Court Allowed Base Station Antennas on Homes Without Regulation

We Are The Evidence – by Dafna Tachover, Esq.

On Friday 2/11/22, the US Court of Appeals for the DC Circuit ruled against the Children’s Health Defense in its challenge of the FCC’s “Over The Air Reception Devices” (OTARD) rule amendment.

The OTARD rule amendment allows the installation of base station antennas on homes without application, permit or notice and while preempting all state and local regulations. This rule amendment aims to facilitate a massive deployment of 5G networks (mainly broadband – but also voice services). 

Filing a case to stop this rule amendment was the right and necessary thing to do. I believe we conducted a perfect case and we did provide the court with strong legal arguments to rule in our favor (as the hearing indicated). The court had a chance to do the right thing, but unfortunately, it chose not to.

The court gave the FCC a green light to eliminate all “barriers to deployment” including all our rights to object to such installations, thereby allowing a Wireless Wild West and converting our neighborhoods into radiation saturated industrial zones.

When reaching its decision, the court was clear that indeed this is the impact of the rule. During the hearing, after an extensive exchange between Judges Randolph and Millet and the FCC’s attorney, he finally admitted that in fact all states and zoning laws are preempted except building, electric and fire codes. Addressing this elimination of rights, especially of notice, in its decision, the court stated that the FCC is “ treading on thin ice in asserting broad authority to preempt any notice requirements.” However, that is a meaningless “slap on the hand.” A right that was taken is not going to be given back.

I can see why finding in our favor was a challenge for the court. It is not easy for a court to stop a massive infrastructure deployment, and ruling in our favor would have created turmoil in the telecommunications arena. The court clearly was not ready for that. But this is not a justification.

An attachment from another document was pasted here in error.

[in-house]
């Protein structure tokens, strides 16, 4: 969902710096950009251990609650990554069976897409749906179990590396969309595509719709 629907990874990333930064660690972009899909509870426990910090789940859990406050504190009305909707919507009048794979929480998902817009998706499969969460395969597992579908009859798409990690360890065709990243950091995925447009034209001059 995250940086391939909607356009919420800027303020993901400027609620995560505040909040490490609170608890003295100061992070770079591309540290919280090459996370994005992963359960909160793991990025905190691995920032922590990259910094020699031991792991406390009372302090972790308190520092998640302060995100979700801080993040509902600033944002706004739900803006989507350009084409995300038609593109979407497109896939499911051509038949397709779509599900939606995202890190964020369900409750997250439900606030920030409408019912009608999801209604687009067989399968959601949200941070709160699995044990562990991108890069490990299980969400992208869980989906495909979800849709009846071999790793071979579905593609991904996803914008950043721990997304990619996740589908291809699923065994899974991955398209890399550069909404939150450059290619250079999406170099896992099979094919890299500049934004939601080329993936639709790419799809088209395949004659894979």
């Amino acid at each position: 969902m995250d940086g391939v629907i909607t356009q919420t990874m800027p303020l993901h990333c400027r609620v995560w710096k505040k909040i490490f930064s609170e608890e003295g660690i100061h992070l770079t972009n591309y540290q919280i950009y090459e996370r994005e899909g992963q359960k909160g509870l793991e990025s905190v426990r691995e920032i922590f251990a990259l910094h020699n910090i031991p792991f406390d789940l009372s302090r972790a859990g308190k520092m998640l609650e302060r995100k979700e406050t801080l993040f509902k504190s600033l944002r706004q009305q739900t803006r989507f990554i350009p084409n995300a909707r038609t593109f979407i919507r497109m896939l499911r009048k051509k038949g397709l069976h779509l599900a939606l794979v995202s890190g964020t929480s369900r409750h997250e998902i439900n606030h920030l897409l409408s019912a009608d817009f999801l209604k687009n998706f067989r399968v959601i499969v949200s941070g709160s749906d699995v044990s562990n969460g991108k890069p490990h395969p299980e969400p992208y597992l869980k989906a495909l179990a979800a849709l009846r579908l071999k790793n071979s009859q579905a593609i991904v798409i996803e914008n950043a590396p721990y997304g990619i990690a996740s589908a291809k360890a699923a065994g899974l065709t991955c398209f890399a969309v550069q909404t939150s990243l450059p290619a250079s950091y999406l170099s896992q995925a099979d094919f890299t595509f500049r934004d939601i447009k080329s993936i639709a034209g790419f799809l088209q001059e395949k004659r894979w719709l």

One favorable and important outcome is the Court’s comment regarding our claim that the FCC rule amendment attempts to preempt federal and state civil rights and disability accommodation laws. In footnote 5, the court clarified that the amendment does not preempt federal disability laws. However, the court stayed silent about the FCC’s direct preemption of states’ disability laws. We believe that the FCC purposely attempted to preempt disability laws, as this was the last redress we had to claim health effects from wireless. At least that unconscionable effort by the FCC was partially stopped via this case.

I should note though that it is not much in terms of a remedy. Since there is no application or notice, those affected will learn about the installation of antennas only AFTER they are installed and after they are subsequently injured by them.

Reading the decision, my feeling is that the court first made the determination to rule against us and wrote the decision accordingly and for that reason ignored some of the arguments we made, such as the constitutional law arguments. We also believe that the court made a legal error when it refused to consider one of our arguments because it was not raised in the docket by CHD but by another submission.

We did provide the court with strong legal arguments to rule in our favor (as the hearing indicated). The court had a chance to do the right thing, but unfortunately, it chose not to.

I can see why finding in our favor was a challenge for the court. It is not easy for a court to stop a massive infrastructure deployment, and ruling in our favor would have created turmoil in the telecommunications arena. The court clearly was not ready for that. But this is not a justification.

Reading between the lines, it seems that the court felt it gave us a lot by allowing us to win the landmark guidelines case, and it expects us now to go directly to the FCC for resolution of all related issues. Unfortunately, we know better: the FCC is a captured agency and 5G is also a national security interest and even if we achieve some change via the FCC route, such change will take too long.

I believe the court knows better too, and by sending us back to the FCC, the court knowingly ruled to allow the FCC to take all of our rights, including constitutional rights; to harm people; to cause constructive eviction of people from their homes, with nowhere safe to go; to cause them injury, harm and death while providing them with no real recourse.

I once again thank Robert F. Kennedy Jr. and the Children’s Health Defense for trusting me and allowing me to file the case, and Scott McCollough, the attorney who worked with me. I thank our individual petitioners and affiants and the many who have helped and donated to support this massive effort and incredibly important case.

I am sorry.

Dafna

We Are The Evidence

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